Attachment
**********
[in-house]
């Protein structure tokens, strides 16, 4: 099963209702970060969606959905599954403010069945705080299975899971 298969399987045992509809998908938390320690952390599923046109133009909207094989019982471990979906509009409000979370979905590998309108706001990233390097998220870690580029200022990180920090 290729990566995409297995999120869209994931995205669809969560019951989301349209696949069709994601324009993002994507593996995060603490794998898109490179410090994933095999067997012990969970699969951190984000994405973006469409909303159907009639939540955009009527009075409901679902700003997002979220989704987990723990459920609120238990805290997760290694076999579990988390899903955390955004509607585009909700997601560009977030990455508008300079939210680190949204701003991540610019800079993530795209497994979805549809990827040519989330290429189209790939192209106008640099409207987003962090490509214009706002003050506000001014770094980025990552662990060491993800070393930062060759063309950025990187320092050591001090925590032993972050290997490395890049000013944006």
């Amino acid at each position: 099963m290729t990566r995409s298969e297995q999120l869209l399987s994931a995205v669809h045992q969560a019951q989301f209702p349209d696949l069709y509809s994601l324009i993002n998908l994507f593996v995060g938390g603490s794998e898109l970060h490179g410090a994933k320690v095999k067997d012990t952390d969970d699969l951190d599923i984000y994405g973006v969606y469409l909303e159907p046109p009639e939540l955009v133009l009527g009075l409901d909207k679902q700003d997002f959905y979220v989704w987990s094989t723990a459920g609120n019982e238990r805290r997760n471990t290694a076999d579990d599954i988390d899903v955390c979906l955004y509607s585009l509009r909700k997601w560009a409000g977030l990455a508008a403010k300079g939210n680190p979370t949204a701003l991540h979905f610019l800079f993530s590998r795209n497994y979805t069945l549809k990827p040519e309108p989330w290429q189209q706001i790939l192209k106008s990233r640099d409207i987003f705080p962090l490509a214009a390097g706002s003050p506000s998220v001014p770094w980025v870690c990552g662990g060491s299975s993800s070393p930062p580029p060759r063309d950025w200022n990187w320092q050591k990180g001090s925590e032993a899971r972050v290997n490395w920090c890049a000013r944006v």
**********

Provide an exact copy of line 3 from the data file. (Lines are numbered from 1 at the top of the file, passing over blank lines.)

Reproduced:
């Amino acid at each position: 099963m290729t990566r995409s298969e297995q999120l869209l399987s994931a995205v669809h045992q969560a019951q989301f209702p349209d696949l069709y509809s994601l324009i993002n998908l994507f593996v995060g938390g603490s794998e898109l970060h490179g410090a994933k320690v095999k067997d012990t952390d969970d699969l951190d599923i984000y994405g973006v969606y469409l909303e159907p046109p009639e939540l955009v133009l009527g009075l409901d909207k679902q700003d997002f959905y979220v989704w987990s094989t723990a459920g609120n019982e238990r805290r997760n471990t290694a076999d579990d599954i988390d899903v955390c979906l955004y509607s585009l509009r909700k997601w560009a409000g977030l990455a508008a403010k300079g939210n680190p979370t949204a701003l991540h979905f610019l800079f993530s590998r795209n497994y979805t069945l549809k990827p040519e309108p989330w290429q189209q706001i790939l192209k106008s990233r640099d409207i987003f705080p962090l490509a214009a390097g706002s003050p506000s998220v001014p770094w980025v870690c990552g662990g060491s299975s993800s070393p930062p580029p060759r063309d950025w200022n990187w320092q050591k990180g001090s925590e032993a899971r972050v290997n490395w920090c890049a000013r944006v």